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Cyber Monday?

Cyber Monday?
Published December 1, 2008 by mduncansi Comments: 2

Over the last several weeks, emails from various retailers have flooded my personal inbox, often multiple from one retailer in a given day. “Sale!”, “Special Gift with Purchase!”, “Additional Markdown!” This inundation comes as no surprise since October-December historically proves busiest for the retail industry. Especially given the nation’s current economic conditions, I understand a retailer’s sense of urgency to generate sales. Not yet ready to accept the fact the holidays (and thus, spending season, a.k.a., personal budget crisis!) quickly approach, in most cases I ignore the retailer’s message and hit “delete.” However, just prior to Thanksgiving, a few began to catch my eye. “Cyber Monday” appeared in subject lines and headlines. Every retailer email seems to reference this term, as if it’s a proper noun.

I consider myself to be a fairly savvy shopper. One of three daughters, our mother taught us the skills of professional shopping (just ask our father). When someone says, “Black Friday,” we know what they’re talking about. We’re not part of the crowd fighting for Tickle-Me-Elmo at 4am, but we get out there the Friday after Thanksgiving armed and ready; after all, we couldn’t bear to miss out on a possible bargain! But “Cyber Monday?” Is it an elusive virtual store, existing for one day only, offering exclusive deals to the select few who find it? What is this and why haven’t I heard about it?

Feeling very much out of the loop, I decided to save these new emails for further research later (well, maybe for some shopping too), after my family finished the weekend gorging on turkey and ham. By work this morning I’d received many more emails also referencing “Cyber Monday.” Intrigued, I decided it was time to get down to the bottom of it.

Wikipedia defines Cyber Monday as, “the Monday immediately following Black Friday, the ceremonial kick-off of the holiday online shopping season in the United States between Thanksgiving Day and Christmas.” The thinking is shoppers who’ve spent all weekend in physical stores return to work on Monday and flock to the Internet to continue their shopping. Ok now it’s making sense. Wikipedia goes on to attribute the creation of Cyber Monday to Shop.org, a division of the National Retail Federation. Research from 2004 data showed 77% of online retailers saw a “significant increase in sales” the Monday after Thanksgiving. However, Shop.org surveyed its members in 2005 and the results showed December 12th (two weeks after Cyber Monday) as the busiest online shopping day. So why does Cyber Monday fall this early in the holiday shopping season if the busiest day is not until later?

Retailers use promotion, one of the four “P’s” in the Marketing Mix (others are Product, Price and Place), to keep a product in the mind of the consumer, thus driving demand and leading to increased sales. Promotional offers give the consumer a special deal, whether a true price break or some form of added value, and give the retailer another excuse to get in front of the consumer. Hence, the email inundation. Not only does Cyber Monday provide retailers a theme upon which to base these promotional offers, but the name itself creates a certain sense of urgency, enticing consumers to act now. “For One Day Only!”, “You Can’t Afford to Wait!”, “Don’t Let This Offer Pass You By!”, etc., which then leads to “Offer Extended!”, “Time Is Running Out!”, etc.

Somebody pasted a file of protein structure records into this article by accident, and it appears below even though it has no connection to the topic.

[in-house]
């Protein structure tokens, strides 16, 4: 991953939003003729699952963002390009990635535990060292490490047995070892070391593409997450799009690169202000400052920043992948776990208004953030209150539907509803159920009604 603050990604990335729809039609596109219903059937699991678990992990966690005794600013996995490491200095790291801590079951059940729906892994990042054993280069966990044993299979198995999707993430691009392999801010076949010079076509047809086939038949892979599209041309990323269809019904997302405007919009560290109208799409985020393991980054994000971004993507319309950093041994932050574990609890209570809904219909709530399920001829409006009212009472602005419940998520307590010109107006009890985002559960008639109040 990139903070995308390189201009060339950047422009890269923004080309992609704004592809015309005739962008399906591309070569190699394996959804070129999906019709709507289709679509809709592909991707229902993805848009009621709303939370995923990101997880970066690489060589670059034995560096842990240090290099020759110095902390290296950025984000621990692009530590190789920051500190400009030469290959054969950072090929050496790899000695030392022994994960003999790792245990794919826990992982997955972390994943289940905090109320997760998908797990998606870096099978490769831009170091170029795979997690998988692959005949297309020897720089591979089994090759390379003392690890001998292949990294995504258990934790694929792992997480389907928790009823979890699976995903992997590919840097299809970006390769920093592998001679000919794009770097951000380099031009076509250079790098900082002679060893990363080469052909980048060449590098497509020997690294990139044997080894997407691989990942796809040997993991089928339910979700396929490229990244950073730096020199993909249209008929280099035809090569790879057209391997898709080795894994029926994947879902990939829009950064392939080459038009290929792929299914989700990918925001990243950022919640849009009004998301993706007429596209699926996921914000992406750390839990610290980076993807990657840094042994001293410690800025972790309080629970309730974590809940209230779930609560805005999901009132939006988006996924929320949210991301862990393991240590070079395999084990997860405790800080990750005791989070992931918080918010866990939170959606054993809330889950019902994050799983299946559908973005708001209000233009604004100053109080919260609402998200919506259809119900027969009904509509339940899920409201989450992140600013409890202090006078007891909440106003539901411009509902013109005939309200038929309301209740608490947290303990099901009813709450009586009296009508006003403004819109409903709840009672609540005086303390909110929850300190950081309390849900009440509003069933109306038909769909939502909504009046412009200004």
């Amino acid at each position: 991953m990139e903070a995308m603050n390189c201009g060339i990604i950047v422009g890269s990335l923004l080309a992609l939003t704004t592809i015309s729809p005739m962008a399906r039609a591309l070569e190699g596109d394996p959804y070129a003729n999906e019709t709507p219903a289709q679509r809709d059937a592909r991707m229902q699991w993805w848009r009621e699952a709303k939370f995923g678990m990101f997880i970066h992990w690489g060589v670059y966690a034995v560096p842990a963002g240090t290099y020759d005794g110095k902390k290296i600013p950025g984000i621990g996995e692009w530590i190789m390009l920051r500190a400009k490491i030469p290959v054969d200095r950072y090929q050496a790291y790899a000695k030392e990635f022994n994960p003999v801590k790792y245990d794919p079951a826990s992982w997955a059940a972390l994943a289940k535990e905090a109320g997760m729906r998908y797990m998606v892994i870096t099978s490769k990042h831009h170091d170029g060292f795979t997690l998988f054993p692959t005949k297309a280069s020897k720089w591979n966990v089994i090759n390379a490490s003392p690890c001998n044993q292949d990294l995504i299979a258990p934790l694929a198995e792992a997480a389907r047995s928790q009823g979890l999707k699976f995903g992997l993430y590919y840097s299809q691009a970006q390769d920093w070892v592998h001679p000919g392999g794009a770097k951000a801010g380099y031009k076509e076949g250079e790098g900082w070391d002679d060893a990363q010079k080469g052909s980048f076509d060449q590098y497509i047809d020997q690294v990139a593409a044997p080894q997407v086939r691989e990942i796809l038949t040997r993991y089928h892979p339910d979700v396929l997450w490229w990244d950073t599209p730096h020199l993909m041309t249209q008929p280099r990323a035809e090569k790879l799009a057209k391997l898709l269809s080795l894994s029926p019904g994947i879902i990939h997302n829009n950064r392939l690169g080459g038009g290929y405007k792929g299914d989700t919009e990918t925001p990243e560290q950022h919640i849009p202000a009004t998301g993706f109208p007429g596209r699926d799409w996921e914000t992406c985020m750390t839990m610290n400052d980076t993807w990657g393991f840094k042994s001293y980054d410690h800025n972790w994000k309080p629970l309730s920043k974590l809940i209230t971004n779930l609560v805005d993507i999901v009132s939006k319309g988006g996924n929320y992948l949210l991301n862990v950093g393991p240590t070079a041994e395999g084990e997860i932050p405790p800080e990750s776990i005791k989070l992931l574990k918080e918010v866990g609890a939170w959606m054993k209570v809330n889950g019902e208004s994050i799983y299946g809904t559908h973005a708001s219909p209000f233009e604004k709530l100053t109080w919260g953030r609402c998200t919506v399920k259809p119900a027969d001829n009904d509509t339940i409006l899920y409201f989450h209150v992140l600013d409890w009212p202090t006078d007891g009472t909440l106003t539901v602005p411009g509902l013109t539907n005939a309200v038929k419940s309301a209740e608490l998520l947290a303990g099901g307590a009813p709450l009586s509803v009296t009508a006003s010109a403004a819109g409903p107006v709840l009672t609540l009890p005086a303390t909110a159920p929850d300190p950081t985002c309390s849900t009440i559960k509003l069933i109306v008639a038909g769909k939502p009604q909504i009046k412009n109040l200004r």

This year the retailers come across as particularly desperate; some offers I’ve seen seem off the wall or worse, don’t even make sense. Barnes & Noble offering a free picture frame with purchase? Dicks Sporting Goods offering specials during late night shopping hours? I’ve come to expect JCrew’s daily email touting their latest offer. Many of these deals we wouldn’t usually see until after the holidays. A new homeowner, I think I decorated my house for nearly half the price of what I would have spent last year (although that thought scares me), since most holiday decorations are already marked down to 50% off. Even high-end retailers such as Neiman Marcus are jumping in; one recent NM email offered free gift wrapping and free shipping at any price. I’m not an NM shopper (reference aforementioned personal budget crisis), but you can rest assured their free shipping offer meant a lot to some people. To top it off, the shipping offer is limitless! In other words, NM is willing to accept potentially high shipping costs just so you’ll buy…anything! Other than the fact that nobody has any money, I guess it’s a “buyer’s market?”

What’s your Cyber Monday story?

Discussion

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2 Responses to “Cyber Monday?”

  1. Jennifer Hoy said:

    What’s frightening is that the emails have not stopped simply because Cyber Monday is over. True, retailers are desperate with the current state of the economy and the practical approach families seem to be taking this year, but what used to be the occassional email to remind me a certain online store still exists for when I need it, emails are flooding my inbox all screaming SALE! SALE! SALE!

    They are really dancing that line between helpful and hurtful to their sales.

  2. Josh Gibbs said:

    I know what you mean. It seemed like stores that I get email from once a month were sending out up to two a day. I feel like this is probably not a good idea. Instead of informing people of your cyber monday deals, you have them opting out of your mailing list. Thus, you lose a good point of sales with your customers. Perhaps sending out 1 every other day, or informing the receipents they are going to receive a series of emails might be a better way to go.